Many non-EU freelancers encounter problems when invoicing European clients for various reasons, including being digital nomads and thus having no home base, or being based in a country that European countries regard as shady or downright blacklisted. These issues are solved once you set up in Estonia.
Competent Financial Professionals and Legal System
Estonia has a reputation for having a highly competent and skilled financial professional workforce. This is due in part to the country’s strong focus on education and innovation, which has helped to produce a steady stream of talented professionals in finance and accounting.
Moreover, Estonia’s legal system is known for being efficient and transparent, providing a stable and predictable business environment for entrepreneurs and freelancers. The country’s legal framework is designed to promote business growth and development, with a strong emphasis on protecting investors and ensuring a fair and competitive market. Additionally, Estonia’s legal system is backed by a well-developed infrastructure of legal professionals, including lawyers, notaries, and other experts, who can provide guidance and support to businesses navigating the legal landscape in Estonia. Overall, Estonia’s competent financial professionals and efficient legal system make it an attractive destination for entrepreneurs and freelancers looking to establish and grow their businesses in a stable and predictable environment.
Is it the Right Choice for You?
Setting up a company in Estonia can be a smart move for European freelancers looking to establish their businesses in a low-tax, digitally advanced environment. With its streamlined company formation process, low tax rates, and innovative business environment, Estonia offers a range of benefits for freelancers looking to take their businesses to the next level.
If you’re struggling with high taxes, too much bureacratic overhead, or access to the EU market, then it makes sense for you to look into Estonia as a possible base. In my view, it is currently the friendliest jurisdiction for freelancers who want to set up shop in Europe.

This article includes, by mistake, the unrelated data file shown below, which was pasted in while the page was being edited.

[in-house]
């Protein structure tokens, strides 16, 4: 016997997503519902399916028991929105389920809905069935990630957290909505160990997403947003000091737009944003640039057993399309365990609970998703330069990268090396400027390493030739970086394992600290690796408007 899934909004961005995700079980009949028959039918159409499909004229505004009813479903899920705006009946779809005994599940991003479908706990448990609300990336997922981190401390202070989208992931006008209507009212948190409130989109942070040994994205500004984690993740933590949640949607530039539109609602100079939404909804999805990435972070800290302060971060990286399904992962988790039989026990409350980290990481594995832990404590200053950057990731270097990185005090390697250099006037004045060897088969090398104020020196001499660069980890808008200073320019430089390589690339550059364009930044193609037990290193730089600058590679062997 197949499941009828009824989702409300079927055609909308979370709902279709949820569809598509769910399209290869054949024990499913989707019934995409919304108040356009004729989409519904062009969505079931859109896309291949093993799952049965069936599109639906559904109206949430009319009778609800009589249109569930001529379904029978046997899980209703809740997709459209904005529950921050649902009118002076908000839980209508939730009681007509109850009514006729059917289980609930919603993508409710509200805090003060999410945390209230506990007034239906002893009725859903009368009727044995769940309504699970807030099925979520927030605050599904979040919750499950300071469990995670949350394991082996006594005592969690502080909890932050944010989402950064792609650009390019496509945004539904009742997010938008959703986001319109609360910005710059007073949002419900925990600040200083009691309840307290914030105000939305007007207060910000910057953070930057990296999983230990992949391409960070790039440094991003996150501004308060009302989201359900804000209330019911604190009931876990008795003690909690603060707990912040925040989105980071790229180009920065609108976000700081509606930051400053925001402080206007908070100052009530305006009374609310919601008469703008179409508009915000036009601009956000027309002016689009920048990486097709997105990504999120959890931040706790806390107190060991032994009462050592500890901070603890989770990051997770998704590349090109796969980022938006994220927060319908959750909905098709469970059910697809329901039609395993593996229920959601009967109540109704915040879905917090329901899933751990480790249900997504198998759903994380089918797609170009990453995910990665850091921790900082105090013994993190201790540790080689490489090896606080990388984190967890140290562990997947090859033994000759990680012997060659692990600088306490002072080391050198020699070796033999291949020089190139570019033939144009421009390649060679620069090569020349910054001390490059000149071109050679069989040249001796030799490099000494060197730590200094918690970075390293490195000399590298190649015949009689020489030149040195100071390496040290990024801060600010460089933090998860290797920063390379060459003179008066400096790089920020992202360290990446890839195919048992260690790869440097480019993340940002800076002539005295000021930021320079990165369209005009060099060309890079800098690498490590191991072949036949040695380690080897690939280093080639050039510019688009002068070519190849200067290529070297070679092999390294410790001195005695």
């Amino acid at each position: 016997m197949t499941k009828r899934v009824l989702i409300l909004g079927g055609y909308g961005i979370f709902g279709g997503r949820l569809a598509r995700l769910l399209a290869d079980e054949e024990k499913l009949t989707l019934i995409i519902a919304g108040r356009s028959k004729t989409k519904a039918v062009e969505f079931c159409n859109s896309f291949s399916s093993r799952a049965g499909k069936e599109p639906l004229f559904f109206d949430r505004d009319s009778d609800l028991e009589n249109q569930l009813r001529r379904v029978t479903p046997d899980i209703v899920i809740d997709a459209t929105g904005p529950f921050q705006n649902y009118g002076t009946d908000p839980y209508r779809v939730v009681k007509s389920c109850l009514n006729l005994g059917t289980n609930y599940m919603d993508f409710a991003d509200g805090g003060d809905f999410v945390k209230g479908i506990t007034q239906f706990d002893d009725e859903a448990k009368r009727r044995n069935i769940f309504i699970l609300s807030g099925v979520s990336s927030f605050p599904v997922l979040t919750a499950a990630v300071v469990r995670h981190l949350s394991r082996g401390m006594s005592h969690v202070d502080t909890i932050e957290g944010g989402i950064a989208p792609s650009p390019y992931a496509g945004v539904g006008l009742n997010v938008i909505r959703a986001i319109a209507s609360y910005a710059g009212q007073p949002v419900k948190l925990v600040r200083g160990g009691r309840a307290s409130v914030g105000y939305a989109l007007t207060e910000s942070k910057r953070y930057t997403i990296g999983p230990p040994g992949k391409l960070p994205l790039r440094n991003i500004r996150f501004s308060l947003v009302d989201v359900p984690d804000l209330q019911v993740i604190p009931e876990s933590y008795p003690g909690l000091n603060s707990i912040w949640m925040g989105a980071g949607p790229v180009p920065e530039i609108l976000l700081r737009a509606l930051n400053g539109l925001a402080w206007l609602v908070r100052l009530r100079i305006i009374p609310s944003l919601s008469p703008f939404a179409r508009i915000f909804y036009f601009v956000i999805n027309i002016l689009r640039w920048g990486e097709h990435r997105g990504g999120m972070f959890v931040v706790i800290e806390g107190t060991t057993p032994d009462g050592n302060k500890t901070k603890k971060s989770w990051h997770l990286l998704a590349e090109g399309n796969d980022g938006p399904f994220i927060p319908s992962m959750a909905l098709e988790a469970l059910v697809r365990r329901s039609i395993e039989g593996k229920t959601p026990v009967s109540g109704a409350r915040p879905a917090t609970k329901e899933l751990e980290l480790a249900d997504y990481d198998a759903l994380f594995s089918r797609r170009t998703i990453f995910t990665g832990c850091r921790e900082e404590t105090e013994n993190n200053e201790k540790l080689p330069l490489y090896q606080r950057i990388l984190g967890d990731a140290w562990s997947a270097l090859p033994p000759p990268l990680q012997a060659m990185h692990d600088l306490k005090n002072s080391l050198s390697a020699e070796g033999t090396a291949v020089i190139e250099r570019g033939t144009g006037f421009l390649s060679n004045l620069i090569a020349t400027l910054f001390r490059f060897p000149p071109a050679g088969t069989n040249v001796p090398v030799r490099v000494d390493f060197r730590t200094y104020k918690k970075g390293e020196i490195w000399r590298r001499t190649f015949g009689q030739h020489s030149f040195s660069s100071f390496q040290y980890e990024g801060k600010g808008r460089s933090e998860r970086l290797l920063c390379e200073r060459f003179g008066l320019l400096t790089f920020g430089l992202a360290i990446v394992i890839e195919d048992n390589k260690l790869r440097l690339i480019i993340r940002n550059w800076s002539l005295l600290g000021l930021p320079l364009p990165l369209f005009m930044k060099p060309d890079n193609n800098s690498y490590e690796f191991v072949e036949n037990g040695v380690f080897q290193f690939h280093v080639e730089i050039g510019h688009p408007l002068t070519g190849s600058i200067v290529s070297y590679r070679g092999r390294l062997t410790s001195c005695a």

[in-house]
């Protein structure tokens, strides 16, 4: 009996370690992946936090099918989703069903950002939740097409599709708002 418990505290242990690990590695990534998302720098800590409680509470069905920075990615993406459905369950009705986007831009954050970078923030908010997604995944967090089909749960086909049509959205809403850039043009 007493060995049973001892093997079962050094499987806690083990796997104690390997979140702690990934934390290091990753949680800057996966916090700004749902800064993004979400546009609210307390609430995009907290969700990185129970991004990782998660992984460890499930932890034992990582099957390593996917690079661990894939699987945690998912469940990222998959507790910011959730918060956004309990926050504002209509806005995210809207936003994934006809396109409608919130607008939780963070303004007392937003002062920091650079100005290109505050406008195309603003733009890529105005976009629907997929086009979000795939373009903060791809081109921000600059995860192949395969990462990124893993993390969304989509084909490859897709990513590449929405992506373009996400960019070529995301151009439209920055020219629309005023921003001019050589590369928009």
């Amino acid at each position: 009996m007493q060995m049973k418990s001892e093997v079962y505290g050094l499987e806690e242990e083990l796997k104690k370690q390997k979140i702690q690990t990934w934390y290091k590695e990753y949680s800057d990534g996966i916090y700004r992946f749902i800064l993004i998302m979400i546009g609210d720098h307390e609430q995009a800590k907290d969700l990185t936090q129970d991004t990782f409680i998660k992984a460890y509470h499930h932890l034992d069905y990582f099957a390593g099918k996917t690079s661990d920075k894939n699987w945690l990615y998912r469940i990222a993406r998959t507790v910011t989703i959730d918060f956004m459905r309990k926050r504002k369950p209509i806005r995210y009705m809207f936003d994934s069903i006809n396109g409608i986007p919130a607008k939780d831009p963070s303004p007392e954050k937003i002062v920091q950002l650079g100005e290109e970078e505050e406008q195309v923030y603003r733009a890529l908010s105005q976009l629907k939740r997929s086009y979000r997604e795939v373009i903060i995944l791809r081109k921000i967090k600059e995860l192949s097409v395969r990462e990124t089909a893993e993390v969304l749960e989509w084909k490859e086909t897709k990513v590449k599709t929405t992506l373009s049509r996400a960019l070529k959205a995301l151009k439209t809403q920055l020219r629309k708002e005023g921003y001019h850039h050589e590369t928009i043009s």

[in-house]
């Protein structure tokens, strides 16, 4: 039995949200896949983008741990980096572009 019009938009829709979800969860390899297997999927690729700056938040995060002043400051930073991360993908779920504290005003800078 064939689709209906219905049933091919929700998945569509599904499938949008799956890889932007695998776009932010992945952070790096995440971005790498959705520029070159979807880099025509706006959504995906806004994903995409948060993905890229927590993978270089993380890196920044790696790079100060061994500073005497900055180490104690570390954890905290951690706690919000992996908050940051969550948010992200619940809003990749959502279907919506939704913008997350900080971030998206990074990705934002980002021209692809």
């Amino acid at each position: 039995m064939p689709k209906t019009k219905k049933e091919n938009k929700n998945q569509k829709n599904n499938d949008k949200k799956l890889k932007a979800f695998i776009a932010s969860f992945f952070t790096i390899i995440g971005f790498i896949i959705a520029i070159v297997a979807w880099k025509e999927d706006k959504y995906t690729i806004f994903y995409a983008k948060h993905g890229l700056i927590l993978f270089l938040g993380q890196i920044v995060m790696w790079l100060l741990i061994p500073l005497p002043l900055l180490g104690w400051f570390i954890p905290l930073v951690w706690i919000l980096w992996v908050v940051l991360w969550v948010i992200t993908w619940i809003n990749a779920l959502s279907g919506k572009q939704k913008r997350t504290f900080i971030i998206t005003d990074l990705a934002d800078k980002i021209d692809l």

The one thing I always mention is that you should consult with a local tax lawyer before you make such a move. The biggest risk is that of being accused of profit shifting, which can occur if the entrepreneur uses their Estonian company to shift profits from one jurisdiction to another in order to minimize their tax liability. This can be a complex issue, and it’s important for entrepreneurs to understand the tax laws in their own country as well as in Estonia in order to ensure that they are operating within the bounds of the law. Some countries are known to be very strict about this, while others are more laxed, so it is extremely important to look into it before you go ahead with a move to Estonia.
If, on the other hand, you’re a digital nomad with no permanent tax residency in a particular country, things should be less risky for you and the move to Estonia would be much easier to justify.
For getting help to set up in Estonia, I recommend Xolo.
Xolo is a platform that can help entrepreneurs set up a company in Estonia quickly and easily. With Xolo, entrepreneurs can create and manage their Estonian company remotely, without needing to physically visit Estonia. This can be particularly beneficial for entrepreneurs who are residents of other countries or who work remotely and don’t have a physical presence in any one location.
Xolo offers a range of services to help entrepreneurs get their business up and running in Estonia. This includes assistance with the company formation process, help with opening a bank account, and access to a range of digital tools and resources to help manage business operations. Additionally, Xolo provides ongoing support and guidance to entrepreneurs, helping them navigate the complexities of doing business in Estonia and ensuring that they are operating within the bounds of the law.
If you are currently a resident of Malta, USA, Spain, or Portugal and want to look into the implications of such a move from the perspective of your local laws, I can connect you to my preferred lawyers.